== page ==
Paganistan: Notes from the Secret Commonwealth

In Which One Midwest Man-in-Black Confers, Converses & Otherwise Hob-Nobs with his Fellow Hob-Men (& -Women) Concerning the Sundry Ways of the Famed but Ill-Starred Tribe of Witches.

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The Secret Heart of Witchdom

Deep in the heart of every modern pagan lives the longing for the Pagan Place, where the old fires burn undiminished.

For 13 years, here among the hollow hills of the Midwestern US's Driftless Area, for one week a year, the mists would part, and we would enter into that place, the secret heart of Witchdom.

We called it Avalon.

In 1995, priestess Lhianna Sidhe dreamed of a gathering where those of deep experience in, and dedication to, the Craft could come together and collectively Turn the Wheel.

And turn it we did.

Friendships sprouted; covens came together. From the womb of Avalon was born the Midwest Tribe of Witches.

Those of us privileged to drink from her breasts now remember that time with nostalgia.

With so focused an aim and population—it truly was a gathering of elders—the sense of collective momentum was intense. Avalon was a seedbed, a laboratory, a place in which to try the new, the old, the risky, the dangerous. There you could do the things that simply couldn't be done at a come-one-come-all festival. I myself, long-time student of ritual, there gained mastery of my craft.

In Avalon, down in the Big Valley, was reborn one night the Grand Sabbat in the Old Style: the Old One Himself standing astride on the altar with constellations wheeling between his antlers, the frenzied dancing, the love-making at the edges of the firelight.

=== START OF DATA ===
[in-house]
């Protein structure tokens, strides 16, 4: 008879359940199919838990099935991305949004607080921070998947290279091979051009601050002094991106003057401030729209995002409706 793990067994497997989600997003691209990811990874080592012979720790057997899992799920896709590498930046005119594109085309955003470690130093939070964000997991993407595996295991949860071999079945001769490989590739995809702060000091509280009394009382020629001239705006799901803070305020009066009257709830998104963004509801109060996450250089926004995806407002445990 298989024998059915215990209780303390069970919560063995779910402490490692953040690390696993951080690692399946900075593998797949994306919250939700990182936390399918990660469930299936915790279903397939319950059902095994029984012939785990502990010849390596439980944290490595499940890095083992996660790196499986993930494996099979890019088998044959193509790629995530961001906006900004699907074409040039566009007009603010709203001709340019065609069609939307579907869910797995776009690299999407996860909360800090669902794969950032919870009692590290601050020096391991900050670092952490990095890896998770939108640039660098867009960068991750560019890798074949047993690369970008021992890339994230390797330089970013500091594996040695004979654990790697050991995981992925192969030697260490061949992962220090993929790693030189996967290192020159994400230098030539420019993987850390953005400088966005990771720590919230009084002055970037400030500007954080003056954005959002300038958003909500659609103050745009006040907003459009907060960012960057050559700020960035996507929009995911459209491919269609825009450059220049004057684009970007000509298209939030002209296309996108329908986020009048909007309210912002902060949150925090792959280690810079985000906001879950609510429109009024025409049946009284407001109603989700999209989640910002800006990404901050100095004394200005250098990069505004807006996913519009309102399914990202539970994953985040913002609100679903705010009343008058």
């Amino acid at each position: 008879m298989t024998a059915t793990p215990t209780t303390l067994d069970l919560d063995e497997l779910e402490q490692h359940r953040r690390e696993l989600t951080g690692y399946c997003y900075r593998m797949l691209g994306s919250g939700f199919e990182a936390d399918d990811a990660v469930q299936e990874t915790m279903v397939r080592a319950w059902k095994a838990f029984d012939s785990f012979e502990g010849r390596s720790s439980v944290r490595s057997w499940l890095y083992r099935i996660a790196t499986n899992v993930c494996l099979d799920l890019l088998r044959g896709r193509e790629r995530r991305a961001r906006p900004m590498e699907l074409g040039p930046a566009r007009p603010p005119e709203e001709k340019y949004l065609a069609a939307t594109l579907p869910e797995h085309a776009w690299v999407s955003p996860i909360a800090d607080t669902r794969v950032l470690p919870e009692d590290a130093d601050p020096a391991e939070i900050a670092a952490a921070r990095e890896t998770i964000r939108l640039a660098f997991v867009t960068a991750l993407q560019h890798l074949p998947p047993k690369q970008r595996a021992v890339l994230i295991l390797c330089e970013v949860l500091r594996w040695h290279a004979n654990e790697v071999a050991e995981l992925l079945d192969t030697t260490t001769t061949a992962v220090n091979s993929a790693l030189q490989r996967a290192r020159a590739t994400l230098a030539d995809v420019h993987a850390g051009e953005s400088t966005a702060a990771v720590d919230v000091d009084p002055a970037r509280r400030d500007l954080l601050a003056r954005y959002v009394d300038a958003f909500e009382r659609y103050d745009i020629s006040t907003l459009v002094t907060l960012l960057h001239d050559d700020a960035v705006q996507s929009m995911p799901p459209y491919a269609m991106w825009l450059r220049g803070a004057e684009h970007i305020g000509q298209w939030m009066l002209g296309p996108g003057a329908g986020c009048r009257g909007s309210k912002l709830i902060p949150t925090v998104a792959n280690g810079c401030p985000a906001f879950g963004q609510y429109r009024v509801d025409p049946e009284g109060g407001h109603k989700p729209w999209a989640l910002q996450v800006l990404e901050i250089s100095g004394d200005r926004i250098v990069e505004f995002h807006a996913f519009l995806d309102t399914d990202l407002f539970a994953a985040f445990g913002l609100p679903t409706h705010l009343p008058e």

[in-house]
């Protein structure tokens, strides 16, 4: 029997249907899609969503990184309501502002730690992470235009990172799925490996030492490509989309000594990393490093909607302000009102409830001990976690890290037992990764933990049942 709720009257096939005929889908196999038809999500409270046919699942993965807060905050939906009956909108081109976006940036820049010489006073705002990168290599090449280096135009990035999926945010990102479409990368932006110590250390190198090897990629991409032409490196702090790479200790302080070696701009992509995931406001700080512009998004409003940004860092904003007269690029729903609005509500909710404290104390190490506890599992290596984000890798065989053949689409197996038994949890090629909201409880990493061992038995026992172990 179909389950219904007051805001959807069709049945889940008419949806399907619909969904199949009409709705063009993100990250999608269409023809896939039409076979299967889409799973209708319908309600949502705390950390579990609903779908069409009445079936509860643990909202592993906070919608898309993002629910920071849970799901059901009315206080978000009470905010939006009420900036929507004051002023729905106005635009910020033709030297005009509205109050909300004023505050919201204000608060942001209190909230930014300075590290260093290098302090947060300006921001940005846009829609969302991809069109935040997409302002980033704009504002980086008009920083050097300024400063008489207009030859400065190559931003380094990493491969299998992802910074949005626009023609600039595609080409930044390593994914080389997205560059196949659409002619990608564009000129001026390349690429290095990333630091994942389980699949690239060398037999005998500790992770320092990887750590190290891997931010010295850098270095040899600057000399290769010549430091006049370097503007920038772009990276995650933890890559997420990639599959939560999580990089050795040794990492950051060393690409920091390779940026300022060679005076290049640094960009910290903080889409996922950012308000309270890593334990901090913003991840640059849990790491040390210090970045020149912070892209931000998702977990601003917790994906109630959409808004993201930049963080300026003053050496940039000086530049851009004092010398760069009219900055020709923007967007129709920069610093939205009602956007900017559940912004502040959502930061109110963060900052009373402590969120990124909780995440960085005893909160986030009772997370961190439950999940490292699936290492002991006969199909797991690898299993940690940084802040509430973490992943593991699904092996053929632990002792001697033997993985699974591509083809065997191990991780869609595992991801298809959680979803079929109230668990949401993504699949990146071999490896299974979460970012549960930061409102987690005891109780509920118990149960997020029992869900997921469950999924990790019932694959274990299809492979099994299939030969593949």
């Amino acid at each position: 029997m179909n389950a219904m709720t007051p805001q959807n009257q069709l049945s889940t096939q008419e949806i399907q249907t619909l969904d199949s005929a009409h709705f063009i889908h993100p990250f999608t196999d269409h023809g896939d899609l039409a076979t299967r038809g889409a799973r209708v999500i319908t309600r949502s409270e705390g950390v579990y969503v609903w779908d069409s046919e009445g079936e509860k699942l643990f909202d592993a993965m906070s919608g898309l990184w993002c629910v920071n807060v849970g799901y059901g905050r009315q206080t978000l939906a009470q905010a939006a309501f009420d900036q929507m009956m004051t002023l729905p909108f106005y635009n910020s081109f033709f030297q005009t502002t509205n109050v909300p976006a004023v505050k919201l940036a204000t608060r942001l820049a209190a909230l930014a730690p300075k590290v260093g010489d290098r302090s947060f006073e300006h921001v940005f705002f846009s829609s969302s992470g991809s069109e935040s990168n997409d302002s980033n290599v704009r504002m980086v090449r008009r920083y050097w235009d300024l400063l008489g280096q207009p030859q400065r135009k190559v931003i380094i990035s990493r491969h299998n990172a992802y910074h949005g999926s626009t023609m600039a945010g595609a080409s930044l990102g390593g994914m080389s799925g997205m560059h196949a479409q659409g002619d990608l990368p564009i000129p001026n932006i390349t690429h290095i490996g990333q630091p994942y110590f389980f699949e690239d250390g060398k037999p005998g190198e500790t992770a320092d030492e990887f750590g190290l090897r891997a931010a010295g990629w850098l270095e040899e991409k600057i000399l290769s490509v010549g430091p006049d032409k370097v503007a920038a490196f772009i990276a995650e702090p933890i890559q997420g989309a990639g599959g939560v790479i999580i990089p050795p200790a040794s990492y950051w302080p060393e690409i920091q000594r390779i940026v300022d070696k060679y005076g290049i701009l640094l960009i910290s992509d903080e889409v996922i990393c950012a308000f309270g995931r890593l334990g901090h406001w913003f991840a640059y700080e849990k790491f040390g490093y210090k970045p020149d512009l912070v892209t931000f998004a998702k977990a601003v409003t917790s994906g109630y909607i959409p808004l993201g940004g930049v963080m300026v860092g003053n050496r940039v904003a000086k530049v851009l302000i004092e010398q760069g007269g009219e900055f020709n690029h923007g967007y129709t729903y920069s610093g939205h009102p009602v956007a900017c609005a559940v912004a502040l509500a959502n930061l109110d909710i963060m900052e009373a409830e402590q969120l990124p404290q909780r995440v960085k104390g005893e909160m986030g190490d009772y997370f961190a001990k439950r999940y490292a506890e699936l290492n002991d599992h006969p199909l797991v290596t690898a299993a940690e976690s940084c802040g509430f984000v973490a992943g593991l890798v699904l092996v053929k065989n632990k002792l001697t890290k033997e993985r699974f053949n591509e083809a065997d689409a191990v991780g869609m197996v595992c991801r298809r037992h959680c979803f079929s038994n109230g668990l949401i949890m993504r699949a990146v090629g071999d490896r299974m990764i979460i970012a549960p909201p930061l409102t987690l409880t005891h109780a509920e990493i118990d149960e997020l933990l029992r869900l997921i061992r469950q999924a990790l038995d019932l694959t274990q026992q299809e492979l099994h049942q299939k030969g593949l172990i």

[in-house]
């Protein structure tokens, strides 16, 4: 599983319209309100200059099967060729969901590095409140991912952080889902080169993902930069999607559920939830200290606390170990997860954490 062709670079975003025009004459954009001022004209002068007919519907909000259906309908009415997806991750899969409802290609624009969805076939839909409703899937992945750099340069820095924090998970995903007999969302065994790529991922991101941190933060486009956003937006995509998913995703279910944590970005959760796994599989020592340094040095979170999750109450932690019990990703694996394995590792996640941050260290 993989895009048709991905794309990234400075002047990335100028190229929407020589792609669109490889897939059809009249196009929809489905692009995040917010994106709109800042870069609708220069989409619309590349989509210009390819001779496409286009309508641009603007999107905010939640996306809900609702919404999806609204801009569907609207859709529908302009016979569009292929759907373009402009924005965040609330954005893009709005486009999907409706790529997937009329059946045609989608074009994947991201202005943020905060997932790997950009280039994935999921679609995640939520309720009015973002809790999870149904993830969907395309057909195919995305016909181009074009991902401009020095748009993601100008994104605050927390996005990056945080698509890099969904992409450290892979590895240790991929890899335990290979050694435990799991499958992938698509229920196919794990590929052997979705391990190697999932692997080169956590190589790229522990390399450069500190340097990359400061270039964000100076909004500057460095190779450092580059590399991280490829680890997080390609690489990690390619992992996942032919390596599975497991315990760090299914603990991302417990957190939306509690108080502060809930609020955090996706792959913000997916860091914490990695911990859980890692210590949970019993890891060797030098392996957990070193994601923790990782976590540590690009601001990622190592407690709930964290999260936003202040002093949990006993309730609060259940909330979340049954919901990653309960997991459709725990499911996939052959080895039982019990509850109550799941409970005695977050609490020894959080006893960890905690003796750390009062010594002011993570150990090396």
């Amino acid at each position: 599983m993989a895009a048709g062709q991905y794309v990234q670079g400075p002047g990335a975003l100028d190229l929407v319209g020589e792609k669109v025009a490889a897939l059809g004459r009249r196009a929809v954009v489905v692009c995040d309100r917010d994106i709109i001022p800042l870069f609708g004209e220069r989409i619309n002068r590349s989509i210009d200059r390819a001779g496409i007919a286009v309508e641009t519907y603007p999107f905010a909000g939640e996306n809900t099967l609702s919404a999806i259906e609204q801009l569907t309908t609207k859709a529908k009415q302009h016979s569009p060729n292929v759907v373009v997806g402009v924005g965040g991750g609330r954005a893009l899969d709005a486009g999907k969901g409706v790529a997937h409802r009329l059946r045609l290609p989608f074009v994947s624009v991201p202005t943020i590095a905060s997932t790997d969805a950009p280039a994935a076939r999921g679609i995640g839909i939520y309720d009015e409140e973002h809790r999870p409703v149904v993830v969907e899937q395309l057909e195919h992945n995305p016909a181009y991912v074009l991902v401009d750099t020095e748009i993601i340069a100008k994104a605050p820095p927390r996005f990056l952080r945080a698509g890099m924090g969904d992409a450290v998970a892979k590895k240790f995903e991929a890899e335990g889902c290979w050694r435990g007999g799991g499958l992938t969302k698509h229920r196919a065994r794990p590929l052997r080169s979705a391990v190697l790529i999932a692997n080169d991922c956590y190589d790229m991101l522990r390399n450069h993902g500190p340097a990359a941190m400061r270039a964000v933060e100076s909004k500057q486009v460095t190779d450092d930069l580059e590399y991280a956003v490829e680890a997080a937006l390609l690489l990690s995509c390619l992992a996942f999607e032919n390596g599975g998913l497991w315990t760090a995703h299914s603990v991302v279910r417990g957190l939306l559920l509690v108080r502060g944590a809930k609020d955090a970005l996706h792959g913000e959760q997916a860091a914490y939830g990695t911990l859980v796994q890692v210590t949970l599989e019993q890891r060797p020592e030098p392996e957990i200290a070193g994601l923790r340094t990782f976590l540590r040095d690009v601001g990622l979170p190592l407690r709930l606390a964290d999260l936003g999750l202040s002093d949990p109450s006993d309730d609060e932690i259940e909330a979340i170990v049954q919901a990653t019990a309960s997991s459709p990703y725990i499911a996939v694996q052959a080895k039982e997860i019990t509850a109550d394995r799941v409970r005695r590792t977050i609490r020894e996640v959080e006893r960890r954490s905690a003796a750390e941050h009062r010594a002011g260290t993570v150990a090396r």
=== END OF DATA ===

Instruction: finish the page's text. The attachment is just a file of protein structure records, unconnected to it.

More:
As these things will, Avalon went through its cycle and came to an end.

But there's no shame in an ending. Sorrow, yes, but sorrow is an honoring.

For deep in the heart of every modern pagan lives the longing for the Pagan Place, where the old fires burn undiminished.

We know that this place exists, for some of us have been there.

And still every year, with the corn grown ripe in the field and the rowan berries red on the tree, we remember.

So thank you, Lhianna Sidhe: your accomplishment was epic.

And we tell the tales to this day.




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Poet, scholar and storyteller Steven Posch was raised in the hardwood forests of western Pennsylvania by white-tailed deer. (That's the story, anyway.) He emigrated to Paganistan in 1979 and by sheer dint of personality has become one of Lake Country's foremost men-in-black. He is current keeper of the Minnesota Ooser.


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